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Grappling with coccidiosis in poultry

Across Africa, poultry farmers have to grapple with four main diseases namely Newcastle, fowl typhoid, coccidiosis and Gumboro, writes Mwangi Mumero

In West Africa, 52 per cent of chicken mortality in Ghana and 80 per cent in Nigeria is attributed to coccidiosis, according to findings published in African Journal of Ethnobiology.

Globally, the disease leads to 51.38 per cent of overall chicken deaths.

In Kenya, the prevalence of coccidiosis is highest according to a study conducted at the University of Nairobi which shows that it accounts for over 35 per cent of all poultry diseases diagnosed.

For instance, Western Kenya – where chicken is considered a local delicacy – prevalence of the disease is more than 48 per cent.

“The disease is perhaps the most common in the country affecting broilers and even indigenous chickens. Rural farmers only notice the problem once their chickens start dropping dead after a spell of low production”, observed Dr Maina Chege, a Nyeri-based veterinary officer.

Coccidiosis is a poultry disease caused by coccidia protozoa that is characterised by diarrhoea, decreased feed consumption, rough feathers, brownish to bloody mucus in faeces as well as reduced growth and egg production.

“Under poor poultry rearing systems, mortality can exceed 60 per cent, a huge loss for farmers across the country. Signs of an outbreak include the birds becoming pale and, droopy and they tend to huddle together as if they are cold. Also feed consumption drops dramatically. Farmers should take quick steps at this point to avert deaths”, notes Dr Chege.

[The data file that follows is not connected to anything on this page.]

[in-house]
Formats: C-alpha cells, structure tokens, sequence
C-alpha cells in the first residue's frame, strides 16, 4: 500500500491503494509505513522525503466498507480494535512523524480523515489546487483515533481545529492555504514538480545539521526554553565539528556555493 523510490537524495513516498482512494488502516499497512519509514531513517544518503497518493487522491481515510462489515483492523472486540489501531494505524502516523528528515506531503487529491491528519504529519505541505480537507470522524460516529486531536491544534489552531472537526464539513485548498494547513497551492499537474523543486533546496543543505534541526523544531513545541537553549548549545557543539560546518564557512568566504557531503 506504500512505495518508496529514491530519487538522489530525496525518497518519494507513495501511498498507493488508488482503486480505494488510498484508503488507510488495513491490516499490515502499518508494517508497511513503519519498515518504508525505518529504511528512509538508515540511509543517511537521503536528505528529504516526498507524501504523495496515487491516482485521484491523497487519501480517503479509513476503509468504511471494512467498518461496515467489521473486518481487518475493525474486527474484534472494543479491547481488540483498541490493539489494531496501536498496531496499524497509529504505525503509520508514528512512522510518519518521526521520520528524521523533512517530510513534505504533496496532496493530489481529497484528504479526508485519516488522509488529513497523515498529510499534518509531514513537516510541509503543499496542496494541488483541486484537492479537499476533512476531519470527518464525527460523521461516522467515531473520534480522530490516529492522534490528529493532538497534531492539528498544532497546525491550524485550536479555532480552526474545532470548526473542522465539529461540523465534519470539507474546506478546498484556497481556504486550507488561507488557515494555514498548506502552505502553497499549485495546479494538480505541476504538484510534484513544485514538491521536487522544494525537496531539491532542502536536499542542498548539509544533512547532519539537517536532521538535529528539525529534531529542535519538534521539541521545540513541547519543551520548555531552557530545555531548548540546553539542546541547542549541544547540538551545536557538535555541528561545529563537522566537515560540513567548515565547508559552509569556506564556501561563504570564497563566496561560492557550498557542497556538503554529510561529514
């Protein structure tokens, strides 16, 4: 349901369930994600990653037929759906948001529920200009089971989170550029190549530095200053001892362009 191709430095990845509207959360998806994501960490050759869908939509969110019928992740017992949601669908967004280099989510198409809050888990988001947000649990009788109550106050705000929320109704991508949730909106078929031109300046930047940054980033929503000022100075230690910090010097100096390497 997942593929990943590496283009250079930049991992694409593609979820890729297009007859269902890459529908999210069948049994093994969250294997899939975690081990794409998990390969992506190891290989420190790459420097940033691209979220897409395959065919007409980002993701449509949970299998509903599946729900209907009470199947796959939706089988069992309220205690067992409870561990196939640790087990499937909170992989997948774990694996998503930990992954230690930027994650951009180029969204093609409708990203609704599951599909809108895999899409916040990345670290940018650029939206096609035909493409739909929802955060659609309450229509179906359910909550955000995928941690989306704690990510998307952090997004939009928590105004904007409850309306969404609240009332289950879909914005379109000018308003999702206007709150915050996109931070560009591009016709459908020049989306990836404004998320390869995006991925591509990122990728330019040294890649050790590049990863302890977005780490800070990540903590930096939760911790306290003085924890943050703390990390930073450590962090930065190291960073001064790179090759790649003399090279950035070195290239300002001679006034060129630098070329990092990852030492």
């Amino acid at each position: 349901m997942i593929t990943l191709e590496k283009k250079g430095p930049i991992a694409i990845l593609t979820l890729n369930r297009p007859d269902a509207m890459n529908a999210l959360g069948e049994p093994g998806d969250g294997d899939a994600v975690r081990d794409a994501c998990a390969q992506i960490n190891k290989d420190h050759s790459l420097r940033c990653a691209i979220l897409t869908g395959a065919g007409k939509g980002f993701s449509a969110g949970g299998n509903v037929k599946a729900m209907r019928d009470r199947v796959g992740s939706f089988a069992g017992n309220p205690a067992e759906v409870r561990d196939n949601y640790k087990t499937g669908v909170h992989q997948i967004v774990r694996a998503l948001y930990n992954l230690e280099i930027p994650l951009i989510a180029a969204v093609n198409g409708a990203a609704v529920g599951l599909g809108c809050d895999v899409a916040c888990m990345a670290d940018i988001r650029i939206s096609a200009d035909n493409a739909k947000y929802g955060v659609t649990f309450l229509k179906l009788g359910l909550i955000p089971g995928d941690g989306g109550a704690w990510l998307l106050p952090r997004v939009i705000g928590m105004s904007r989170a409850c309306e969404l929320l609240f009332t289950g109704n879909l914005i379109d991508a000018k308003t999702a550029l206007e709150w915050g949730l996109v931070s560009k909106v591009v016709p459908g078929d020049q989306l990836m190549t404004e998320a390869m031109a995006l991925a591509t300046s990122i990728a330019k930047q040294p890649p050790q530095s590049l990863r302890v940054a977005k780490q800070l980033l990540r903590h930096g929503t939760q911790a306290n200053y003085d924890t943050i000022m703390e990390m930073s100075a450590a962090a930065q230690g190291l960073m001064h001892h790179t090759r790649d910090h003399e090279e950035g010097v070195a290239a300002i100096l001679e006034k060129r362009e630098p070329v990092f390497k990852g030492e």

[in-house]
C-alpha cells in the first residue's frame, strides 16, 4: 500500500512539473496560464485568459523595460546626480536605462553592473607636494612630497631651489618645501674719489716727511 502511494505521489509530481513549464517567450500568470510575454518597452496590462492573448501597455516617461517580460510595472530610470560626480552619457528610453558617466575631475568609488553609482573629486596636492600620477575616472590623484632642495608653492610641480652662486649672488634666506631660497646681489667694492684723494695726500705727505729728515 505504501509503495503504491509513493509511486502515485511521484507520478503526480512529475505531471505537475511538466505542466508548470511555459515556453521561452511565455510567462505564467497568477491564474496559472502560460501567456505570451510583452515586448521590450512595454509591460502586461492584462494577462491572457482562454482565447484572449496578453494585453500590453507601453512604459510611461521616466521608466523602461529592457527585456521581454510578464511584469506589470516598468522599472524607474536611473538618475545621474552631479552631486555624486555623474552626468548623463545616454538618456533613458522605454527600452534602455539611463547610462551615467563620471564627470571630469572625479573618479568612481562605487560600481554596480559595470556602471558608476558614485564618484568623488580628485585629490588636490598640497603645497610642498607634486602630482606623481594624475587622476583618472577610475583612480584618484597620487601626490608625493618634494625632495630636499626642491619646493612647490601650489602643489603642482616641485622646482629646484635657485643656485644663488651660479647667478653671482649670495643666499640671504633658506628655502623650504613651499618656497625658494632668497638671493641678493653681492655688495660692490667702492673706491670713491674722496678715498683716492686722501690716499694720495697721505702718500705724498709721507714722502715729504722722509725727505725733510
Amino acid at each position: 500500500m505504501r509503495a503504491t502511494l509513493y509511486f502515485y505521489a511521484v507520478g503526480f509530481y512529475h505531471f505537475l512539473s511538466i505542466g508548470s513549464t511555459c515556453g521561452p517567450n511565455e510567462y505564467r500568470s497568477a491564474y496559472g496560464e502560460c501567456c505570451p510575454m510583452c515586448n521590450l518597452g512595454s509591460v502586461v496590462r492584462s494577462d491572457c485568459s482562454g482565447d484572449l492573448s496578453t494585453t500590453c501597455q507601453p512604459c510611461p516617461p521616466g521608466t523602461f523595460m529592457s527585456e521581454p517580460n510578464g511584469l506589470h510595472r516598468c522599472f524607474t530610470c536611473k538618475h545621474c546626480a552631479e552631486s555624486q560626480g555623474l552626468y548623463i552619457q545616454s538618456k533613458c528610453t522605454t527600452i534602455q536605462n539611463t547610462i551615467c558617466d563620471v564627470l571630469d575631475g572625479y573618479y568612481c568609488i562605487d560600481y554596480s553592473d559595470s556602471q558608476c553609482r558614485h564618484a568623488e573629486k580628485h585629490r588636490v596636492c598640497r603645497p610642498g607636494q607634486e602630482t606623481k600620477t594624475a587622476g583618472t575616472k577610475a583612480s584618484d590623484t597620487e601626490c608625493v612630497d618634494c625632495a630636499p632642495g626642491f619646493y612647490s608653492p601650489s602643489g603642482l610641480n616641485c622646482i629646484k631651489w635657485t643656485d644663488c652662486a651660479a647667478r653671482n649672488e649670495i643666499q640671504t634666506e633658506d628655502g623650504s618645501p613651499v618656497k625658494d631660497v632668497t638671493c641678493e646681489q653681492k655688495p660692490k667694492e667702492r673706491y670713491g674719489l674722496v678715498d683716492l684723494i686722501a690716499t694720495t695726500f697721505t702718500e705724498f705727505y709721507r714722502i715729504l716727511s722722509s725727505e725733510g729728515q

Mostly indigenous chickens

In most African countries, 70 per cent of the poultry production and 20 per cent of the animal protein intake come from indigenous chickens.

For instance, in rural Kenya, every household has some chickens, providing vital protein through eggs and meat. Indigenous chickens also provide a quick source of money in case of emergencies and they have to be sold fast in rural markets.

Chickens also provide guano - a form of farmyard manure needed in improving soil fertility and food production.

However, diseases such as coccidiosis can hamper progress in poultry production from free range systems to more sophisticated battery cage systems.

To continue reading the rest of the article please see the latest edition of African Farming